Synopses & Reviews
A Country of Strangers
is a magnificent exploration of the psychological landscape where blacks and whites meet. To tell the story in human rather than abstract terms, the Pulitzer Prize-winning writer David K. Shipler bypasses both extremists and celebrities and takes us among ordinary Americans as they encounter one another across racial lines.
We learn how blacks and whites see each other, how they interpret each other's behavior, and how certain damaging images and assumptions seep into the actions of even the most unbiased. We penetrate into dimensions of stereotyping and discrimination that are usually invisible, and discover the unseen prejudices and privileges of white Americans, and what black Americans make of them.
We explore the competing impulses of integration and separation: the reference points by which the races navigate as they venture out and then withdraw; the biculturalism that many blacks perfect as they move back and forth between the white and black worlds, and the homesickness some blacks feel for the comfort of all-black separateness. There are portrayals of interracial families and their multiracial children--expert guides through the clashes created by racial blending in America. We see how whites and blacks each carry the burden of our history.
Black-white stereotypes are dissected: the physical bodies that we see, the mental qualities we imagine, the moral character we attribute to others and to ourselves, the violence we fear, the power we seek or are loath to relinquish.
The book makes clear that we have the ability to shape our racial landscape--to reconstruct, even if not perfectly, the texture of our relationships. There is an assessment of the complexity confronting blacks and whites alike as they struggle to recognize and define the racial motivations that may or may not be present in a thought, a word, a deed. The book does not prescribe, but it documents the silences that prevail, the listening that doesn't happen, the conversations that don't take place. It looks at relations between minorities, including blacks and Jews, and blacks and Koreans. It explores the human dimensions of affirmative action, the intricate contacts and misunderstandings across racial lines among coworkers and neighbors. It is unstinting in its criticism of our society's failure to come to grips with bigotry; but it is also, happily, crowded with black people and white people who struggle in their daily lives to do just that.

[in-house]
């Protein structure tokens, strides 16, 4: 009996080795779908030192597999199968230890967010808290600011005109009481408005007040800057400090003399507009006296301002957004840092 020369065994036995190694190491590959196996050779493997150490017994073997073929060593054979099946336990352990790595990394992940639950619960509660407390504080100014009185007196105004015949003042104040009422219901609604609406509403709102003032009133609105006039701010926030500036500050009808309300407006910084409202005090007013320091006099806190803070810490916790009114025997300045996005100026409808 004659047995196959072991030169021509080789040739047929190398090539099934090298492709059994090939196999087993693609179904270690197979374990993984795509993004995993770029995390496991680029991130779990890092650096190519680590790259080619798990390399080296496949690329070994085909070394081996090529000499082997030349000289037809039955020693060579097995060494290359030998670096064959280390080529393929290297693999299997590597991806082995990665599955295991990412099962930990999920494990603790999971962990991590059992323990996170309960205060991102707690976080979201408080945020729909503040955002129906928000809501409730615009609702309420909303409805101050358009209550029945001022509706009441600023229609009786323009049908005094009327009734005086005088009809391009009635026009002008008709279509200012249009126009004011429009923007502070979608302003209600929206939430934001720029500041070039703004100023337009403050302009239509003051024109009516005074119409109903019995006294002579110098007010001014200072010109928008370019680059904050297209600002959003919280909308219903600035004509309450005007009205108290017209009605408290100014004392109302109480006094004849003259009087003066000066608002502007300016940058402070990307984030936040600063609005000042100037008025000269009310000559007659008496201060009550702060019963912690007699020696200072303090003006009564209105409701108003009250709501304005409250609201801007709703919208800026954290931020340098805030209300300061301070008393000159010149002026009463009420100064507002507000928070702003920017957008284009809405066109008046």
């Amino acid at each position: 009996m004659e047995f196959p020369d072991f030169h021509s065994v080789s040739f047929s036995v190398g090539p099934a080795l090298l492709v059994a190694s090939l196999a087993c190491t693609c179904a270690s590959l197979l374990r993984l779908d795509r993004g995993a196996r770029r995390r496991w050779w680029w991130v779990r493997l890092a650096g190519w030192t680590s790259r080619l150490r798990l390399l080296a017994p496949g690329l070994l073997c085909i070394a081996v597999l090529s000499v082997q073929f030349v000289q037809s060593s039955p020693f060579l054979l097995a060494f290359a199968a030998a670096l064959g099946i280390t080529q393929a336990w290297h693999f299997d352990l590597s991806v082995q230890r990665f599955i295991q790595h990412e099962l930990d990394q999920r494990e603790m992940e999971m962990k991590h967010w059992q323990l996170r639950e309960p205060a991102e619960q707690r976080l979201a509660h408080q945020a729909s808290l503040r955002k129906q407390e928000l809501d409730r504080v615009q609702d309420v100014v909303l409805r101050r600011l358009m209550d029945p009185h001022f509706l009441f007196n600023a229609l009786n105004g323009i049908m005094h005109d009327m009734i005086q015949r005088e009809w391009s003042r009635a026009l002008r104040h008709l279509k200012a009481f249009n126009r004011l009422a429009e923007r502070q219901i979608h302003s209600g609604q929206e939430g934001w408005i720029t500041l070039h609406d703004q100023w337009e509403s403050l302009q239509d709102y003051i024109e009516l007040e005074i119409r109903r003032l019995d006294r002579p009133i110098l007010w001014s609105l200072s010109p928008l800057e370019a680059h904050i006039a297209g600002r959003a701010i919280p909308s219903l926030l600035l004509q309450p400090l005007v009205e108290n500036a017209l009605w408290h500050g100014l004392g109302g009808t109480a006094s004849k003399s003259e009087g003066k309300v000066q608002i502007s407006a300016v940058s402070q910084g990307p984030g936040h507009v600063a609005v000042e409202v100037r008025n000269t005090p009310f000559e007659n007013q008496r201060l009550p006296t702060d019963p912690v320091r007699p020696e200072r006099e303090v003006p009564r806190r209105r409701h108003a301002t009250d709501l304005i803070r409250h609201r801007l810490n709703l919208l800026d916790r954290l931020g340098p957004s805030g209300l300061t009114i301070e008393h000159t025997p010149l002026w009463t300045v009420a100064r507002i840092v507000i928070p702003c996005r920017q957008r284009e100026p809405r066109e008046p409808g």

A remarkable book that will stimulate each of us to reexamine and better understand our own deepest attitudes in regard to race in America.
Drawing on ten years of research and interviews with hundreds of ordinary Americans, both black and white, the Pulitzer Prize-winning author of Arab and Jew: Wounded Spirits in the Promised Land conducts readers on an unprecedented tour of the invisible line that divides the races in this country's classrooms, boardrooms, and bedrooms.
As seen by David K. Shipler, the line is no longer made up of laws but of attitudes and behavior, and it defines the two races' sense of history, their feelings about crime and affirmative action, even the way they view their own bodies. A Country of Strangers is a genuine revelation -- moving, sometimes shocking, and always deeply instructive.
Includes bibliographical references (p. -587) and index.
About the Author
David K. Shipler is the author of Russia: Broken Idols, Solemn Dreams and Arab and Jew: Wounded Spirits in a Promised Land, for which he won a Pulitzer Prize. A graduate of Dartmouth College, he was a New York Times reporter for more than twenty years in New York, Saigon, Moscow, Jerusalem, and Washington, and has been a recipient of the George Polk award and the Overseas Press Club award. He was a guest scholar at the Brookings Institution, a senior associate at the Carnegie Endowment for International Peace, and Ferris Professor of Journalism and Public Affairs at Princeton University.